Slideshare 2009 contest is up again, and there’s about 1 week to vote. For the contest, I’m endorsing Dan Roam and counting on everyone to vote for him and support his presentation. Previous winners of the contest include Shift happens or Thirst who got a lot of coverage and views. I think that Dan’s unique presentation style should get more exposure. One way to see the contest entries is by votes, so the ones with the most votes show on top. Dan’s presentation is currently #10, less than 200 votes behind the top spot. But you can only vote once per account. So if you see a presentation you like and give it your vote, it is gone forever.

Dan wrote The Back of the Napkin which is also the name of the blog he maintains. I enjoyed this book, and I think you should too.

The idea: all of the world’s problems can be solved by drawing. And even if you think you can’t draw, as most adults, it’s much simpler than it seems and it’s quite fun.

Problems can be reduced to 6 types of questions: who/what, how many, how, where, when and why. Each of these questions can be associated with a broad type of representation, for instance “where?” questions can be solved by a map where different elements are plotted. So that’s one way of categorizing visual representations.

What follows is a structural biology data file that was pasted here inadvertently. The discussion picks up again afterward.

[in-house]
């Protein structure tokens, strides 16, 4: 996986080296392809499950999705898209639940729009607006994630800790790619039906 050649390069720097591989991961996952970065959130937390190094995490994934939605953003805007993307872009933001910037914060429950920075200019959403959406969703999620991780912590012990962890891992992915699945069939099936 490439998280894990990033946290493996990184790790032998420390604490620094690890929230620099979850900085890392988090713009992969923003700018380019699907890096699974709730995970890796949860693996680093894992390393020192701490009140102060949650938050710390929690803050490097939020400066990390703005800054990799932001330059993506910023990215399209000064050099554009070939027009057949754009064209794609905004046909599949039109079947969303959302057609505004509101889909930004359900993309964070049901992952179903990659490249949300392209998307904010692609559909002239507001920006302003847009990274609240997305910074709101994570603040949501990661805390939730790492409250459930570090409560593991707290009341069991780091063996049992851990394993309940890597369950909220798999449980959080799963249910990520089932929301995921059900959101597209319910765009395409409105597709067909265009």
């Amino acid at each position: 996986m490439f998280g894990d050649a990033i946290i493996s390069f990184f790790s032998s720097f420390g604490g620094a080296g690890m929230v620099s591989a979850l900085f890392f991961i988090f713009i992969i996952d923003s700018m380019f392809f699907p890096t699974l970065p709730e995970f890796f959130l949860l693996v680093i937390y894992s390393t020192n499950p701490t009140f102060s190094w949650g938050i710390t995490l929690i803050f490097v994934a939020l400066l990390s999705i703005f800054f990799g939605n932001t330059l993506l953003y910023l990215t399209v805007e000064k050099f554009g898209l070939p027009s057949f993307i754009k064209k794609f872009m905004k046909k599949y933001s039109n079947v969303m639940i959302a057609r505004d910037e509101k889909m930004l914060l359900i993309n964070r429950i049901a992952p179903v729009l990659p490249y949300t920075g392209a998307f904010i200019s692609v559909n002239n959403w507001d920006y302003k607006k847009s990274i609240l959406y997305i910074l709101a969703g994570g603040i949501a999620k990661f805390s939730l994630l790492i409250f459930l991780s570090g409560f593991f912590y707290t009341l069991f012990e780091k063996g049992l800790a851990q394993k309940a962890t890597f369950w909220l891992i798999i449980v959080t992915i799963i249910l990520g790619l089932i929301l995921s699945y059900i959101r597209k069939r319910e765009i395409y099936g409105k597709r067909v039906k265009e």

The other axis that the author develops is what he calls SQUID. Depending on your audience, what you want to show may be:

  • simple or elaborate,
  • quality vs quantity,
  • vision vs execution,
  • individual vs comparison,
  • change (Delta) or as-is.

The combination of the SQUID framework and the who, how many, how, where, when, and why questions lead you to one logical choice of representation, which will work make your audience go “a-ha” – guaranteed.

The logic holds, although I feel he tweaked his process for most if not all of the examples in the book. Anyway, this line of thought can easily be reproduced and can solve problems. Now the hand-drawn style is not necessary to this process, but is a nice touch. I’ve used it in presentations and it gets attention and sympathy. I was amazed to see how much easier and quicker it is to draw a visual that works by hand than with a user-friendly software. I’m enclined to think that the corporate world would be much more interesting (and fun) if there were more drawings and fewer word documents.

For those reasons, go vote for Dan Roam.

Update

Dan Roam won! congratulations!

 

Re: flowing data contest, code for my entry

Here is the processing applet with source code for my entry. The code is based on a charter program I’ve been working on and off for a while, which I’ll publish once it’s more polished.
Select the applet then press a key to alternate between the 2 representations. The text file is the data, and the two png files are the images of the results.

Inserting processing applets in wordpress is not obvious. Here’s a discussion post for anyone interested.



source: fdcontest.pde

media files: params.txt image.png image_matrix2.png